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Memphis Flyer Dying and D.I.Y.ing

New playwrights take their shot

By Chris Davis

MAY 24, 1999: 

The Senate

I gripped the photocopied script tightly in both hands and it began to tear down the middle as the director proceeded to mock me openly, listing loudly and in painstaking detail why his theatre could not produce the play. "Do you know how much it costs just to air condition the theatre?" he inquired, then he rattled off a number of other expenses that could never be met should the theatre's seats be empty come showtime. "Maybe if it was turned into an Academy Award-winning film we could do a script like that here, but until then " He trailed off and my heart sank.

The script in question was Angels Fall by Lanford Wilson, a Pulitzer Prize-winning playwright whose drama Burn This was at the time New York's hottest ticket. "I'm sorry," he said at length, clasping my shoulder, "but nobody around here knows who the hell Lanford Wilson is." Those were hard words for me, an aspiring young playwright, to swallow. If Lanford Wilson couldn't draw a crowd, what hope could I possibly have of ever seeing my own work produced on a stage? "Nowadays," as Oscar Wilde once "people know the price of everything and the value of nothing."

Producing original plays is not just risky business; it is outright commercial suicide. New works by unknown scribblers seldom attract much of a crowd, and one can hardly blame our regional theatres for playing it safe. Yet, if the American theatre is to exist as anything other than a government-funded vending machine, new plays must be produced. It's the old "no risk, no gain" conundrum and it is the single most important issue in contemporary theatre, ignored by those with the most to lose, and championed by those with nothing.


The Forum

My introduction to Playwrights' Forum, Memphis' only theatre company dedicated entirely to producing original material, came in the early '90s in the form of a bitchy quip from a fellow thespian. "Oh, you mean the Howell Pearre Repertory Company?" my friend asked incredulously when I suggested a trip to TheatreWorks (South Main incarnation) to see what the then-new group had to offer. The recently deceased Pearre's scripts were indeed the foundation on which Playwrights' Forum was built, but nearly a decade later, their seasons are chosen from hundreds of scripts, which pour in from all over North America, and from as far away as England. In spite of the independent company's unprecedented longevity, audience attendance is still spotty. The core members, however, which include such stalwarts as Mary Bell, Gene Crain, and Laurie Cook, remain committed to the cause. "We invested all the money we made from Love Letters [the '93 fund-raiser starring Kathy Bates], so we aren't rich, but we don't have to scramble for money like other small companies," says Bell of the Forum's current situation. "We are now receiving a much higher caliber of plays and can focus our energies on giving them the best possible productions."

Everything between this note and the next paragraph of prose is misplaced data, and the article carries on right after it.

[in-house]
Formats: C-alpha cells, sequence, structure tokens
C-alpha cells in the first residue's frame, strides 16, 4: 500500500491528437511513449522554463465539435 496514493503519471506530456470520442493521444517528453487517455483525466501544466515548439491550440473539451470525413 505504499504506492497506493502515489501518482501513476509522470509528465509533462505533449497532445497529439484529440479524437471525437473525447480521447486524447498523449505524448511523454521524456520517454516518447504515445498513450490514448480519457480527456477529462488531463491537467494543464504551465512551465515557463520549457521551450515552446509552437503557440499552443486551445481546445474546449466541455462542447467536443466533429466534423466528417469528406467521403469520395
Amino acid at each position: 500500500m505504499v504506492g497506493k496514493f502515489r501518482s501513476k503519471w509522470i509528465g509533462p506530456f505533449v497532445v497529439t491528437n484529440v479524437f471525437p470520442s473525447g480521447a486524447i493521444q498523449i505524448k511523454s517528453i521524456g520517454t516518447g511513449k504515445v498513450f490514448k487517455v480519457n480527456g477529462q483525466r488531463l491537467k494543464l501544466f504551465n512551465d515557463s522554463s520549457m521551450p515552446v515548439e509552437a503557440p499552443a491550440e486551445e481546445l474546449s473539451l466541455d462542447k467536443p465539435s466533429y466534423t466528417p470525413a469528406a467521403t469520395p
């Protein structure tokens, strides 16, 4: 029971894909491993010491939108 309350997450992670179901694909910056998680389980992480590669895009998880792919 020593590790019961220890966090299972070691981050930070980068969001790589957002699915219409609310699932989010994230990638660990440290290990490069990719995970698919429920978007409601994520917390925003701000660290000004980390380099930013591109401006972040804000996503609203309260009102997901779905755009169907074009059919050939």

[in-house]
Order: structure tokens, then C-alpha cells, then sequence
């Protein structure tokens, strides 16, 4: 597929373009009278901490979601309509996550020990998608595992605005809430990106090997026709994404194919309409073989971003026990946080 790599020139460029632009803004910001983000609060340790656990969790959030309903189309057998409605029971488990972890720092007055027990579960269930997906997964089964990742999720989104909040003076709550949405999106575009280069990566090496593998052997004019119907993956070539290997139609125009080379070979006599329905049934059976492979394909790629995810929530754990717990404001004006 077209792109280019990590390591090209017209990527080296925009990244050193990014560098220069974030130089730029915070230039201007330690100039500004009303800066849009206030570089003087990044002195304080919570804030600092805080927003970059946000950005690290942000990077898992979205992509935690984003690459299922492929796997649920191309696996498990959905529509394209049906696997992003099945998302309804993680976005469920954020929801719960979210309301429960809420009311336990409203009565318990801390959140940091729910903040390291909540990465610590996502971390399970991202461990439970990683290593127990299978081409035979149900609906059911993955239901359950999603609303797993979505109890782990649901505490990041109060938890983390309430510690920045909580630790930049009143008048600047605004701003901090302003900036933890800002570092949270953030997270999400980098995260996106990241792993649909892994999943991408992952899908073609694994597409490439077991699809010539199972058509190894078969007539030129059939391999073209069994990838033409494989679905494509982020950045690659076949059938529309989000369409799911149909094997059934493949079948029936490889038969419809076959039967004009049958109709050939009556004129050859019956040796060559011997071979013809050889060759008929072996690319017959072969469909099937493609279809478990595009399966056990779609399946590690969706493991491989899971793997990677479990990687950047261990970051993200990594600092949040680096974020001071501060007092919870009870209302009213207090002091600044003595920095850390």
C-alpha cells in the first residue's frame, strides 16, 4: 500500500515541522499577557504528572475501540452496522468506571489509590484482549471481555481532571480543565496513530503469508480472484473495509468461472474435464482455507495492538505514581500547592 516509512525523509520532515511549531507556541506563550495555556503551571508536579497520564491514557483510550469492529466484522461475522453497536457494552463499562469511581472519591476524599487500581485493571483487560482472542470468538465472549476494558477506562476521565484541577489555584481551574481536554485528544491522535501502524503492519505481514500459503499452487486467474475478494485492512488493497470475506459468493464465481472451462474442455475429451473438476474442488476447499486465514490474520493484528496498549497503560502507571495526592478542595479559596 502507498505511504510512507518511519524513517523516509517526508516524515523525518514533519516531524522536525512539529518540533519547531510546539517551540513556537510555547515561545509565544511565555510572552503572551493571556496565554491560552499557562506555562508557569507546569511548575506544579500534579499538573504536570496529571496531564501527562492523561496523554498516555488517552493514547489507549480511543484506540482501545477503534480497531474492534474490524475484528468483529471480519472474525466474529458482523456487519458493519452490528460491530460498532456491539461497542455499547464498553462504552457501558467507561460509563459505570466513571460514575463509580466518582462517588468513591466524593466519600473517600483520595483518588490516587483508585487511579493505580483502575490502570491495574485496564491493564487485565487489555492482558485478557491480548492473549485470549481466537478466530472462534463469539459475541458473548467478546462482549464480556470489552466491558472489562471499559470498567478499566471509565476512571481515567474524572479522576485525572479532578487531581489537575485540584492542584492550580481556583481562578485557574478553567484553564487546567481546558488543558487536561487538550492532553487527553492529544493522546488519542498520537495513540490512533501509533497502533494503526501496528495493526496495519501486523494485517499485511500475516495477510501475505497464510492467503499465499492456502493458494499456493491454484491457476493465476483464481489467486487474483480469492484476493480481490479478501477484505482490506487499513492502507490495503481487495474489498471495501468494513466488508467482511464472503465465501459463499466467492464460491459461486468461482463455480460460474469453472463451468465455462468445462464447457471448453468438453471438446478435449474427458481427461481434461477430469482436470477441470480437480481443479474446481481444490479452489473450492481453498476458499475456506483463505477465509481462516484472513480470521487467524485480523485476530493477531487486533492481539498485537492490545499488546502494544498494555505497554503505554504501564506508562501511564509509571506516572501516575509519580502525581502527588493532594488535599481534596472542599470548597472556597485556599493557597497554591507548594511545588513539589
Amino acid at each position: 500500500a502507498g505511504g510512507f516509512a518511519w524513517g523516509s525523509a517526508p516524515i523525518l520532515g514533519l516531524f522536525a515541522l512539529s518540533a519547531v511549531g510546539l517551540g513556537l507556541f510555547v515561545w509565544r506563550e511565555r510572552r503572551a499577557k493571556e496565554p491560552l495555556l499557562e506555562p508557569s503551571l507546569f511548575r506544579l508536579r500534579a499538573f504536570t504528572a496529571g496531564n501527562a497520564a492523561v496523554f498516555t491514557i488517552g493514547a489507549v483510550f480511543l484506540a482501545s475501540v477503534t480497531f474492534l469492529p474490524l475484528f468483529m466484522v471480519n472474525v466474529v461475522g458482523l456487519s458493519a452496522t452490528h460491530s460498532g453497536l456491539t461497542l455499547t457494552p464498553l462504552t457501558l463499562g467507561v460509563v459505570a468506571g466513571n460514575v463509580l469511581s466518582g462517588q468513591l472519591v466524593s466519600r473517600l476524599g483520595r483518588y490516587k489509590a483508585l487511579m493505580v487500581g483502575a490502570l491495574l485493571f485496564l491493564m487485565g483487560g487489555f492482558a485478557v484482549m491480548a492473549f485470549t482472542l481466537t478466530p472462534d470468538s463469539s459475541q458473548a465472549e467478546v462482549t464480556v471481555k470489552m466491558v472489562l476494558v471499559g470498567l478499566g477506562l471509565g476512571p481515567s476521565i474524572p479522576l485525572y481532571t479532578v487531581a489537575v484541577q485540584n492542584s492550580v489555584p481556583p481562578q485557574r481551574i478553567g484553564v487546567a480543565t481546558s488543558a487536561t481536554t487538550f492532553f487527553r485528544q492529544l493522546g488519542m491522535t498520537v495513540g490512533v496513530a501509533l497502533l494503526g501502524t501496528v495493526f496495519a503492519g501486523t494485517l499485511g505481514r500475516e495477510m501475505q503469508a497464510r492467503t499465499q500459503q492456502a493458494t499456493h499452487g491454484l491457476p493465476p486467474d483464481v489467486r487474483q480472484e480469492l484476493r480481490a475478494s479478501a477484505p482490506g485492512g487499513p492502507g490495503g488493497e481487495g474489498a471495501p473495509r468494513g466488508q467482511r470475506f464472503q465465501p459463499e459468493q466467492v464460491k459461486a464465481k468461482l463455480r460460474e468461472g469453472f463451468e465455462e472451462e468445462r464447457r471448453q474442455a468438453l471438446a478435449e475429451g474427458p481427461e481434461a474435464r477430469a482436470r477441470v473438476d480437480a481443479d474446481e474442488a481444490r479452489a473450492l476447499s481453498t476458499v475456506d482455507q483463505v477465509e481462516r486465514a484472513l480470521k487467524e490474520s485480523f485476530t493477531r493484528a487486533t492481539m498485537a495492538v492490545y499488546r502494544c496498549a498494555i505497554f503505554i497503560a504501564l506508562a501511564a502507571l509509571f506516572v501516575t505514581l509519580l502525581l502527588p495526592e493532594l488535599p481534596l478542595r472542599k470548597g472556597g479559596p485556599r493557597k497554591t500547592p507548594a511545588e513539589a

The Forum begins its ninth season with The Swan Queen and the Radical Faerie by Canadian dramatist Frank Canino. SQatRF is Angels in America without the angels. In Canino's world, art has replaced the heavenly creatures of Tony Kushner's ground-breaking epic, and it is the touchstone that brings the two main characters (both doomed by terminal illnesses) together. Taking on issues of politics, aesthetics, and sexuality, the playwright attempts to redefine the concept of family for the modern world. It is an ambitious piece, but in its current state it is deeply flawed. Rather than digging deeper and deeper into his subject matter as the play progresses, Canino tends to repeat himself. Though the primary characters (a cancer-stricken ballerina turned socialite and her stepson, an AIDS-stricken avant-gardist) are often compelling, they are surrounded by stock characters and forced into some very trite situations.

Structurally intriguing, but plagued by clunky dialogue and too many literary references for its own good, SQatRF benefits most from its abstracted realism and its powerful optimism. It has a good deal of potential (perhaps as a network movie) but still needs a great deal of editing.

In the Coliseum

At the Court House Deli, Memphis actor/playwright David Thornton performs a series of Eric Bogosian-inspired monologues collected under the title Crashing Buses. At its worst, his script becomes a preachy outpouring of youthful idealism and naive social commentary. At its best, however ("The Rape Monologues"), Thornton offers up violent love poems reminiscent of Sam Shepard's enigmatic collaborations with performance pioneer Joseph Chaiken.

Still fairly fresh from college, Thornton's worldview is still coming into focus, and he is the first to admit it. "I wanted to do a play that was completely political, but I realized I didn't know enough about politics," he confesses in a recent conversation.

"It's all about not being lazy," Thornton says matter-of-factly when questioned about the difficulties of producing indie theatre. "Not being lazy and accepting whatever you can get as far as space and lighting goes. I'm buying clip lights because I'm poor. You can bitch about what you don't have, or you can take a tiny little room that nobody knows where it is and give it your best shot. I want this to be a tool to get more activity going locally -- independently. There are ways to get it going here, and I'm finally to find that out."


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